In conclusion, I urge the Government, even at this late stage, to re-examine the decisions they have made. In particular, I urge the Minister to take seriously the Government's legal obligation to assess the equality impact of the Budget on different groups, specifically men and women. I urge them to carry out and publish a gender equality impact assessment of the emergency Budget and to take mitigating actions where policies look set to hurt women disproportionately.
Esther McVey (Wirral West) (Con): I am delighted that the hon. Lady has raised this issue in the Chamber tonight, because I have worked with women in business for the past 10 years. On everything that she talks about-every consequence, every dilemma and every situation that women are in-she has to look to her Government and ask why we are in this disastrous economic state, and she has to bear the responsibility for what is happening. The picture for women in business is mixed. The latest results coming out this week say that a third of women are now the main breadwinner, 39% earn more than their partners and 19%-
Esther McVey: My point is that we have to move forward, and the Conservative party is looking at how to get the 150,000 women who are not setting up businesses-when compared with the number of men who are-to do so. That would be worth £7 billion to the economy. What would the hon. Lady's advice be to women on how to even out the economy?
Ms Abbott: I shall not allow myself to be distracted by the hon. Lady, except to say that the reason why we face the necessity of making cuts on this scale is not Labour's irresponsibility but greedy bankers' irresponsibility -greedy, under-regulated bankers who almost crashed the world economy.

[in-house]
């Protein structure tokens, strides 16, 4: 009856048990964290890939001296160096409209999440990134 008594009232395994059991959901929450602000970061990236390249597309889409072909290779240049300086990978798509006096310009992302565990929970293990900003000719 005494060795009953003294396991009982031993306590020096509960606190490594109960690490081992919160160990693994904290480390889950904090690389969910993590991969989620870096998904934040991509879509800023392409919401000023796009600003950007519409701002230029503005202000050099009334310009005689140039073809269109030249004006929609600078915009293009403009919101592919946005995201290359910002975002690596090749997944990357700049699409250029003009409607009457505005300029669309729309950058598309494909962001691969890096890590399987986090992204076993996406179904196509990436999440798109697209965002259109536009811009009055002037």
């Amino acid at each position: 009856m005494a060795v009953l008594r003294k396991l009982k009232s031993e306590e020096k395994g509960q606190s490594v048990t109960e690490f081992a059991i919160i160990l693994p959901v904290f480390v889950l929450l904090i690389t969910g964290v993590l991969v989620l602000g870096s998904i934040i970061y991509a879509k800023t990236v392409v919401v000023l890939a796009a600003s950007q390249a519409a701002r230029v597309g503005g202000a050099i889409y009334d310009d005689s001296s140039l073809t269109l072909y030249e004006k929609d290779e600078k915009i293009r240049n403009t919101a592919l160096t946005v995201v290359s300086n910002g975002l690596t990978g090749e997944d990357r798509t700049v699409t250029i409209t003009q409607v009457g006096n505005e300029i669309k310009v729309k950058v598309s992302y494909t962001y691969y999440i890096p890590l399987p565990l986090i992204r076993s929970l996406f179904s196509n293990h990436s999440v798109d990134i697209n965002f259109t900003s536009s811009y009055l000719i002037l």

I want the Minister to give us her assurance that, before making those cuts, the Government will carry out a full and robust gender equality impact assessment. We all know that savings have to be made; my argument is that they should not be made at the expense of women. We all know that we have to move forward; my argument is that women, certainly in my constituency, will not be able to do so with the ball and chain that welfare cuts and the removal of child tax credits represent.
They will not be able to move forward, shackled as they will be by unfair and unthought-out cuts in welfare and public sector spending.
Fifty years ago we could not have had this debate. Fifty years ago there would not have been this many women in the Chamber to debate it. I am glad that Government Members have stayed for this debate. It is important, and women out there, in the country, want to know that their voice will be heard on issues to do with the economy and the potentially devastating cuts package with which the Government seek to meet the challenge of the deficit.
The Minister for Equalities (Lynne Featherstone): I very much welcome the opportunity to speak on this subject, and to clear up once and for all some of the myths surrounding the Budget and its impact on women.
I shall refer first to some of the points that the hon. Member for Hackney North and Stoke Newington (Ms Abbott) made, before putting the Government's case per se. The Library findings were biased in their Budget analysis. The analysis was not robust; it included only selective measures.